Saturday, July 19, 2014

No Telling About Dogs

I was off early this morning to work at Eight Days of Hope.  When I returned home, Ole Lou was looking bad. He was lying in front of the door, unable to move. His head was lolled over to one side, and it appeared he had had a "potty accident".  He ALWAYS greets me when I return, and he gave it a courageous effort. He managed to get up, but his left hind leg would not hold him up, and he promptly fell down. That leg was dragging and it appeared that he couldn't move it at all. A quick exam found that the bone appeared intact and there was no tenderness. 

Poor Ole Lou wouldn't eat, he couldn't walk, and he looked so awful that I called Ryan to tell him his dog was dying. There is no telling what Ryan thought at first. I was crying so hard at losing Lou that I could hardly get the story out. Finally, I said, "Whatever has happened is killing him. I'm gonna give him a bit, but I wanted to let you know I'm probably going to have to put him down." 

Bill the Magnificent came down to help me with Ole Lou. As we were trying to decide what to do and how to move such a big dog, Lou looked up at us, seemed to sense he was in serious trouble, and stood up. Much to my surprise the left hind leg was moving and held him without difficulty. I was speechless.  

Lou hurried out of our way. Bill the Magnificent looked at the departing Ole Lou, and said, "Well, I reckon he got kicked by a horse. That'll make you feel like dyin'."  That comment was just as surprising as Lou's departure.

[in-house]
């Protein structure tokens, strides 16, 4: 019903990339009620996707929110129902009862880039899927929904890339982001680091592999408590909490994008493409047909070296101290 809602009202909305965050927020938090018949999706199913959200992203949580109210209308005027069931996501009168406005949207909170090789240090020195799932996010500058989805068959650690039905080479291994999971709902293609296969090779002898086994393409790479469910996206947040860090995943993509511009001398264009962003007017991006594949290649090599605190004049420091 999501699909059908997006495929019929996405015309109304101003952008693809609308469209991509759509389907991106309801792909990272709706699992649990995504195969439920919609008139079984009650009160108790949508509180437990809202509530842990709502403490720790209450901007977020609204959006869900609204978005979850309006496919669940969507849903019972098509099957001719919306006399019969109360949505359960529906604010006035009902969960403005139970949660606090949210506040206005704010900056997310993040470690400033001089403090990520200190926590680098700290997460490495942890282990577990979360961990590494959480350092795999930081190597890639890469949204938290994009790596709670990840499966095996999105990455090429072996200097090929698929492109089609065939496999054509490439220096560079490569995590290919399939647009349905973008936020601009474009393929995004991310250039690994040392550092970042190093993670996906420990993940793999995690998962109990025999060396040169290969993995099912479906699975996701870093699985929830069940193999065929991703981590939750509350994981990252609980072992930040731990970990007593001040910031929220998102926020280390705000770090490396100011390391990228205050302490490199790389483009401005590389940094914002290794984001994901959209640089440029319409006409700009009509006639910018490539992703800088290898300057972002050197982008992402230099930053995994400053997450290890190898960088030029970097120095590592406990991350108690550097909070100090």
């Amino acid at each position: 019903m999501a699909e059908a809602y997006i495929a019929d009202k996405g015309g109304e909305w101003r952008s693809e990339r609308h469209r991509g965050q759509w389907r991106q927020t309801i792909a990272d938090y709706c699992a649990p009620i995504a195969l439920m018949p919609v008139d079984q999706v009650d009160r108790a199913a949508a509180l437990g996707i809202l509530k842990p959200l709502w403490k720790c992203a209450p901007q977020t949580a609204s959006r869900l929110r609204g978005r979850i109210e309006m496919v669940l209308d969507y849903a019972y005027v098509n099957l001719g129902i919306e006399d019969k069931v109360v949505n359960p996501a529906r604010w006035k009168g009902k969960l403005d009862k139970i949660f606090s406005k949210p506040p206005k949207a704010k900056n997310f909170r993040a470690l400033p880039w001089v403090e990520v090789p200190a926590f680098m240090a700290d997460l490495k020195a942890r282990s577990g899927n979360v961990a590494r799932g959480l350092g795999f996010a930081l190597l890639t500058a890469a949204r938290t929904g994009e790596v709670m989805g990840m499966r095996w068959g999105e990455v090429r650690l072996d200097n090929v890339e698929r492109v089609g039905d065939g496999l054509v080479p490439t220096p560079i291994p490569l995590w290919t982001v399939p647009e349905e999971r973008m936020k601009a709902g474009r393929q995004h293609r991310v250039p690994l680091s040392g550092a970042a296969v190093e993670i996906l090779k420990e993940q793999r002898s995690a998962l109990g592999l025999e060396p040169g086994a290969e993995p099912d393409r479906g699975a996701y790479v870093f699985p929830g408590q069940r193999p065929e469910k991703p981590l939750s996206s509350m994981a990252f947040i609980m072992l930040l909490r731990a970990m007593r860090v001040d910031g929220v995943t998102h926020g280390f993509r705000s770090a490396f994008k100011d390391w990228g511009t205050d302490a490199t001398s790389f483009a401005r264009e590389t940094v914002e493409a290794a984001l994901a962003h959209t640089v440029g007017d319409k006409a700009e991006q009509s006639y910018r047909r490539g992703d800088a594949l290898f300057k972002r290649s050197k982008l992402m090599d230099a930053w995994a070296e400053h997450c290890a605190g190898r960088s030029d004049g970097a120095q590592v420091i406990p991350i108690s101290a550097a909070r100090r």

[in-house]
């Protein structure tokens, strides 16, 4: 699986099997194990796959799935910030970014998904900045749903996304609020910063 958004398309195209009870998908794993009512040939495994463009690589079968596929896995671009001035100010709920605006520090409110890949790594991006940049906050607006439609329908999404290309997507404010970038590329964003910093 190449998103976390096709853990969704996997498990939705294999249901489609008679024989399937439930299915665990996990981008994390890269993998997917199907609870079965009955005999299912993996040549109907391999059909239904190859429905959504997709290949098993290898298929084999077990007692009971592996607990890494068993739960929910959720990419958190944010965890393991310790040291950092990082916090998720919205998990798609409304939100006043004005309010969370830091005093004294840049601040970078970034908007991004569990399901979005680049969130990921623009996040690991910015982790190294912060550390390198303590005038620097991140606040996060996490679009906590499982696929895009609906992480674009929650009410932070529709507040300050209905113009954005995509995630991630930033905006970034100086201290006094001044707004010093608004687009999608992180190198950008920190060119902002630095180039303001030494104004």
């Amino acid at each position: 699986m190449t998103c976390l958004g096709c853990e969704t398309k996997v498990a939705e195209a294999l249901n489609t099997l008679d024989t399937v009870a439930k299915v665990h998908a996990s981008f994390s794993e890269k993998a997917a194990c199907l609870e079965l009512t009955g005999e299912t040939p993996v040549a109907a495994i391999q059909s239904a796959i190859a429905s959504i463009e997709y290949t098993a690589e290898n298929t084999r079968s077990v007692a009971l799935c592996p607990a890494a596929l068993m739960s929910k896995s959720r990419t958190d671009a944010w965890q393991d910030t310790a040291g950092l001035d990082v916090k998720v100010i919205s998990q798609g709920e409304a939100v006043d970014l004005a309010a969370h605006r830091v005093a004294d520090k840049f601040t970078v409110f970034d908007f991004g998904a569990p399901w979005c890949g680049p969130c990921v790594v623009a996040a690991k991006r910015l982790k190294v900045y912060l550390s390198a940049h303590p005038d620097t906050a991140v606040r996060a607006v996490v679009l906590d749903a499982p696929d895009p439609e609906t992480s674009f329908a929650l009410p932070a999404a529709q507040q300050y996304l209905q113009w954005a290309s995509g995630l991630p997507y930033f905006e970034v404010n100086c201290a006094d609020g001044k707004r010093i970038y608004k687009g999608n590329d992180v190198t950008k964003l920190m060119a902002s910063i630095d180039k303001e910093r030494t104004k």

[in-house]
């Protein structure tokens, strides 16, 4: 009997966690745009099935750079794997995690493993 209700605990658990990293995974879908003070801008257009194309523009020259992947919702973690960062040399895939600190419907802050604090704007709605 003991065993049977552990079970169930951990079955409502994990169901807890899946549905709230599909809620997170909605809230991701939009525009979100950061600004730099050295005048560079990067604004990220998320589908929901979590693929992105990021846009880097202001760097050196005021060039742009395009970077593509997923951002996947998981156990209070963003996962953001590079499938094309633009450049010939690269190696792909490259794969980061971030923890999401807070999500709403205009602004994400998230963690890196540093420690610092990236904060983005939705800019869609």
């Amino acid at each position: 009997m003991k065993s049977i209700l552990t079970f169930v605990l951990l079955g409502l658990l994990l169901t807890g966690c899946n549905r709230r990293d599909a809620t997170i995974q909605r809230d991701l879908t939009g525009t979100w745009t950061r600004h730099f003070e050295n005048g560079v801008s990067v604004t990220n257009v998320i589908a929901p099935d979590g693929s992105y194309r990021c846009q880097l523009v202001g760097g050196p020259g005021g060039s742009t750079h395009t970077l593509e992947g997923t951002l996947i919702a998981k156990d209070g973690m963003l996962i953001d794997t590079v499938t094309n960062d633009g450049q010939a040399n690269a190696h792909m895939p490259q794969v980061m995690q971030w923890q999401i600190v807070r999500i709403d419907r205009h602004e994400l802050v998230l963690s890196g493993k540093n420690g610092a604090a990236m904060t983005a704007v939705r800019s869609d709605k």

At that point, Ole Lou was up and mobile, and I had no idea what was wrong with him, nor what to do. Just in case he really had been kicked by a horse (???), I gave him some aspirin and waited. When I was sure the returned mobility was likely to remain, I called Ryan and gave him the news. He was as startled as I, and asked, "Mama , aren't you a doctor? I thought you could tell about dead people." "Yes, I can," I assured him, "but apparently there's no telling about dogs. It's like he got resurected." 

As I've checked on my surprisingly near-resurrected dog this afternoon, I've thought that the resurrected Jesus must have been even more surprising and baffling. People must have been shaking their heads in confusion and amazement for generations to come. We've lost some of that wonder after so many years, and we treat the resurrection of Jesus as if it was as routine as waking up in the morning. It was not. It was the most astounding thing that has ever happened, and it is the event that gives meaning to the cross. Without the empty tomb, the cross would be just another sad death. To pay the penalty for our sins, Christ had to have victory over sin and death. The resurrection did just that. 

Selah. Pause and consider the miracle of our resurrected Lord. 

We serve a risen Savior.  

He is risen, indeed, and that is cause for rejoicing!